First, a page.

ORANJESTAD (January 13, 2019) – Once a week, on Sundays I write about the most relevant and interesting happenings on the island in my weekly newsletter.
This weeks edition features the top news headlines in Aruba.
Subscribing to my newsletter is an ideal way to stay up to date with what’s going on in Aruba – whether you’re living on the island, miles away or your first visit!
If this is your first time reading my newsletter – welcome!
Medical Cannabis Soon Legal in Aruba
Aruba makes a big step towards legalizing and decriminalizing medical cannabis (CBD Oil) use in 2019. Here’s a few reason why medical cannabis will be legalized soon in Aruba.
The minister of science and sustainable developments announced that one medical cannabis product will be legalized this year and available at pharmacies. A local trading company is already on the list to import it (brand name not published yet).
Introduction to medical cannabis will take in small steps, only prescribed by doctors, available at pharmacies around the island, just like any other prescription medicines.
The first International Medicinal Cannabis Conference (Remedi) in the Dutch Caribbean took place in Aruba – this is another reason why medical cannabis will be a reality soon on the island. And it’s also going to be a new economic pillar on the island, since an international company, Affinor Growers, signed a license deal with Aruba to use their patented rotating vertical towers to produce hemp and food crops, as our island enjoys a favorable climate and soil.
Many visitors have medical conditions that they are prescribed medical marijuana by their doctor. But there’s a gray area in the laws in Aruba regarding use of CBD oil or medical marijuana?
Although CBD oil is allowed in the states of USA, it’s not officially legal yet in Aruba.
You are not allowed to travel with medical marijuana, bringing cbd oil is also a risk, even though it doesn’t contain thc. As soon as the new medical cannabis products are available on the island, it will be easier to get if your health depends on it.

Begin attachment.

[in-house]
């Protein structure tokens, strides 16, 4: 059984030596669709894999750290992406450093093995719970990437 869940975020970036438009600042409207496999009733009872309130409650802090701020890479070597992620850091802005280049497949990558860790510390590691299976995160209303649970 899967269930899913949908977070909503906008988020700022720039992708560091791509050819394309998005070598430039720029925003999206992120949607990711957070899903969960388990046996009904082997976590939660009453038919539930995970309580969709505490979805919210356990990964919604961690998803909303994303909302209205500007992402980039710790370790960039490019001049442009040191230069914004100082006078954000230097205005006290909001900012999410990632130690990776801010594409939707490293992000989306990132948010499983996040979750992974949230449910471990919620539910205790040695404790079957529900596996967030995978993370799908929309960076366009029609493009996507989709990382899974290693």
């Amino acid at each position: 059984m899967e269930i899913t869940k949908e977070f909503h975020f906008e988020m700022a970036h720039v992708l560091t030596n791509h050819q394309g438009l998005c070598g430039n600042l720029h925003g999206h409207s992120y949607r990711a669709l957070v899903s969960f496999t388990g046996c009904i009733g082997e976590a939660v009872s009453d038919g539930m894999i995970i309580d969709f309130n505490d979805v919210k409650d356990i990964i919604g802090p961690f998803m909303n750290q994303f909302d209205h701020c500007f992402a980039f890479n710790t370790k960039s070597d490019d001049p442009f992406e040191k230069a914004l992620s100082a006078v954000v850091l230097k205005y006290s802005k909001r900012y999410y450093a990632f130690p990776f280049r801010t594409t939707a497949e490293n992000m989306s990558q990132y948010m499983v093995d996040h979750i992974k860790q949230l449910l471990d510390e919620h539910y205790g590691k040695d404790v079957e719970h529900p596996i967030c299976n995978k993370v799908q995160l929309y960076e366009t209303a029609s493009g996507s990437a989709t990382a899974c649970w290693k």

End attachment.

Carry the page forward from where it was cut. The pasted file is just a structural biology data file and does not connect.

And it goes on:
The Government of Aruba elected November 2017 has set as high priority on its agenda the creation of change and stimulation of awareness about the topic of medical cannabis. And the direction of the venture is clear that one happy island is approaching the possibility of legalization of Medical Cannabis.
Camping Season in Aruba
Camping is an old tradition in Aruba during easter holidays and this years season is right around the corner. It’s also Carnival season, the 65th edition, but after the last parade, locals go into camping mode.
Local authorities announced the official camping dates – April 14 until April 28, 2019.
Why is this important to know about camping on the island? Because the beaches are going to be packed with tens and local families spending the holidays, and there’s going to be worthwhile events to go to if you’re on the island.
Where do locals usually camp?
Camping is not popular in front of the beach hotels, but on lesser known and open beaches. Here’s a list of beaches frequented by local campers:
- Bushiri beach
- Santo Largo
- Rodgers beach
- Baby beach
Are you thinking about joining the local tradition? It’s a one of a kind experience.
There’s a permit needed to camp, and there’s a list of over 20 rules and regulations for camping on the beach. Permits to camp are available at every police station.
Related Article – The Ultimate List Of Non Touristy Activities in Aruba.
Watch Out For Sea Turtles At Baby Beach!
You may have noticed sea turtles swimming in the bay near Baby beach, if you had the opportunity to visit recently. Baby beach is known location to spot sea turtles that come out the ocean to feed on grass and seaweed on the beach.
In order to protect the sea turtles in this area, two new signs were added by Tortugaruba to inform visitors about the presence of sea turtles, and what’s allowed (and not).
Tortugaruba is a foundation that conserves and protects Aruba’s sea turtles.
Here are a few rules if you see a sea turtle at Baby beach (and around the island).
- Do not touch the sea turtles
- Don’t feed the sea turtles
- Observe and admire them from a distance
- And never try to catch or trap sea turtles.
Nature and everything in it is ours, if we don’t protect it who will?